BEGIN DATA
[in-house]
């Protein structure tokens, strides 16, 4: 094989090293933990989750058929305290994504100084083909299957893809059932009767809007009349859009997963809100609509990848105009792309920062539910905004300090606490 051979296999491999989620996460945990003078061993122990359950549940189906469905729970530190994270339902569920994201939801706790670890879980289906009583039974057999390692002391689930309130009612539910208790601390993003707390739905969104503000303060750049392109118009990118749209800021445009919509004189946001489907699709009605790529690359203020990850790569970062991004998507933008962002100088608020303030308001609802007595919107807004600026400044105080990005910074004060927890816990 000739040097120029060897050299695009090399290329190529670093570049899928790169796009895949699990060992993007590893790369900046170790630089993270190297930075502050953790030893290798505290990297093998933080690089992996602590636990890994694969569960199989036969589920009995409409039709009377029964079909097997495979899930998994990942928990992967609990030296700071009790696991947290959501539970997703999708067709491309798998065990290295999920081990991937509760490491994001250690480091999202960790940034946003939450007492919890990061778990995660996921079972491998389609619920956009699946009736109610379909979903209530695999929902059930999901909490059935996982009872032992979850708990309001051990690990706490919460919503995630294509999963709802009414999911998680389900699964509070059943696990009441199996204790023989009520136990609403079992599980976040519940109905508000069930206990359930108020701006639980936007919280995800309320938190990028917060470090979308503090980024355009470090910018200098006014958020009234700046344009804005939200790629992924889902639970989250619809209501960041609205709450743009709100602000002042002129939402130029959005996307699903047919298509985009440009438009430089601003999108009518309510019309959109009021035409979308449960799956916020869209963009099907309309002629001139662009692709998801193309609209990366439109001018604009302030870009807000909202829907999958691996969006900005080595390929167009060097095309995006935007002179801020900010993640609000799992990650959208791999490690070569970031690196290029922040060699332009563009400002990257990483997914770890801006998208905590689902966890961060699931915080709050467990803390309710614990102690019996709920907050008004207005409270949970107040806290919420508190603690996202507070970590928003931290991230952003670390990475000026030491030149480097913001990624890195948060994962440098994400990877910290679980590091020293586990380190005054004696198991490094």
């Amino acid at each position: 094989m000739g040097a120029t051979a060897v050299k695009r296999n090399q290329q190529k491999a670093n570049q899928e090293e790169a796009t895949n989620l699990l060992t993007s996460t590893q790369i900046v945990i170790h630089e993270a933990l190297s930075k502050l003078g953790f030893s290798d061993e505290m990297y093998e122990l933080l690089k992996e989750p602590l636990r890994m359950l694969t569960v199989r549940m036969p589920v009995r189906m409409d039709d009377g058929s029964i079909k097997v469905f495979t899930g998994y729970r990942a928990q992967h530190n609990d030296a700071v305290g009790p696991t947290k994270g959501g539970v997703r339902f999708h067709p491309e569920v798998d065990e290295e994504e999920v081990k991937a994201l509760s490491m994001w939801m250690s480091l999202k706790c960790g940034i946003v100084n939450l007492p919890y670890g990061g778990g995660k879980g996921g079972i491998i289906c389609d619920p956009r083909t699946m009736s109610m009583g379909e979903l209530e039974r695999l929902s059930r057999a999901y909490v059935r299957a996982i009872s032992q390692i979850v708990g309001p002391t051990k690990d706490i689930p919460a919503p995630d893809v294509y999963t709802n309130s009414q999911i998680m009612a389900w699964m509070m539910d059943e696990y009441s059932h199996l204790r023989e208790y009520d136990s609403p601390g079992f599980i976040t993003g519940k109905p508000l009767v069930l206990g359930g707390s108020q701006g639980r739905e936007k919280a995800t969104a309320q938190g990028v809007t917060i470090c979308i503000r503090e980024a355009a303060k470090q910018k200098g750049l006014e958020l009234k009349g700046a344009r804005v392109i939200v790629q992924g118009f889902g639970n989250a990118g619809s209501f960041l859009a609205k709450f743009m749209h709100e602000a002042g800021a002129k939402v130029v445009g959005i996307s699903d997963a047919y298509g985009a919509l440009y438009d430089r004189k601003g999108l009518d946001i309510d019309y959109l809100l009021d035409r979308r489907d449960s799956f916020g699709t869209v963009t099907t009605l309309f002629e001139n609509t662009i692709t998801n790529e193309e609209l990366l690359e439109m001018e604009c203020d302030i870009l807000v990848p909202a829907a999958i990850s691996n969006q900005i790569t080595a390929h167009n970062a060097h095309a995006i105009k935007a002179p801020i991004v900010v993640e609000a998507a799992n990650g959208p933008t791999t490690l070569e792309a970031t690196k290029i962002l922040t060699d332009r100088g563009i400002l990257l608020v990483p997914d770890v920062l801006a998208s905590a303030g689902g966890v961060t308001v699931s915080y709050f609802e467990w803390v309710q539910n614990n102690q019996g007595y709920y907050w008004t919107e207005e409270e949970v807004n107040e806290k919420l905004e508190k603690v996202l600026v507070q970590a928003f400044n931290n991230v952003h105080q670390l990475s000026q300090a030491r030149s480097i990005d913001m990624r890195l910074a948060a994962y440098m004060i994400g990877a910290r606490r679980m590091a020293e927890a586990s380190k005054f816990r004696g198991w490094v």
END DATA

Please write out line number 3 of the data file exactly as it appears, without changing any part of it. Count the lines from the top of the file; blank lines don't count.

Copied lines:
């Amino acid at each position: 094989m000739g040097a120029t051979a060897v050299k695009r296999n090399q290329q190529k491999a670093n570049q899928e090293e790169a796009t895949n989620l699990l060992t993007s996460t590893q790369i900046v945990i170790h630089e993270a933990l190297s930075k502050l003078g953790f030893s290798d061993e505290m990297y093998e122990l933080l690089k992996e989750p602590l636990r890994m359950l694969t569960v199989r549940m036969p589920v009995r189906m409409d039709d009377g058929s029964i079909k097997v469905f495979t899930g998994y729970r990942a928990q992967h530190n609990d030296a700071v305290g009790p696991t947290k994270g959501g539970v997703r339902f999708h067709p491309e569920v798998d065990e290295e994504e999920v081990k991937a994201l509760s490491m994001w939801m250690s480091l999202k706790c960790g940034i946003v100084n939450l007492p919890y670890g990061g778990g995660k879980g996921g079972i491998i289906c389609d619920p956009r083909t699946m009736s109610m009583g379909e979903l209530e039974r695999l929902s059930r057999a999901y909490v059935r299957a996982i009872s032992q390692i979850v708990g309001p002391t051990k690990d706490i689930p919460a919503p995630d893809v294509y999963t709802n309130s009414q999911i998680m009612a389900w699964m509070m539910d059943e696990y009441s059932h199996l204790r023989e208790y009520d136990s609403p601390g079992f599980i976040t993003g519940k109905p508000l009767v069930l206990g359930g707390s108020q701006g639980r739905e936007k919280a995800t969104a309320q938190g990028v809007t917060i470090c979308i503000r503090e980024a355009a303060k470090q910018k200098g750049l006014e958020l009234k009349g700046a344009r804005v392109i939200v790629q992924g118009f889902g639970n989250a990118g619809s209501f960041l859009a609205k709450f743009m749209h709100e602000a002042g800021a002129k939402v130029v445009g959005i996307s699903d997963a047919y298509g985009a919509l440009y438009d430089r004189k601003g999108l009518d946001i309510d019309y959109l809100l009021d035409r979308r489907d449960s799956f916020g699709t869209v963009t099907t009605l309309f002629e001139n609509t662009i692709t998801n790529e193309e609209l990366l690359e439109m001018e604009c203020d302030i870009l807000v990848p909202a829907a999958i990850s691996n969006q900005i790569t080595a390929h167009n970062a060097h095309a995006i105009k935007a002179p801020i991004v900010v993640e609000a998507a799992n990650g959208p933008t791999t490690l070569e792309a970031t690196k290029i962002l922040t060699d332009r100088g563009i400002l990257l608020v990483p997914d770890v920062l801006a998208s905590a303030g689902g966890v961060t308001v699931s915080y709050f609802e467990w803390v309710q539910n614990n102690q019996g007595y709920y907050w008004t919107e207005e409270e949970v807004n107040e806290k919420l905004e508190k603690v996202l600026v507070q970590a928003f400044n931290n991230v952003h105080q670390l990475s000026q300090a030491r030149s480097i990005d913001m990624r890195l910074a948060a994962y440098m004060i994400g990877a910290r606490r679980m590091a020293e927890a586990s380190k005054f816990r004696g198991w490094v």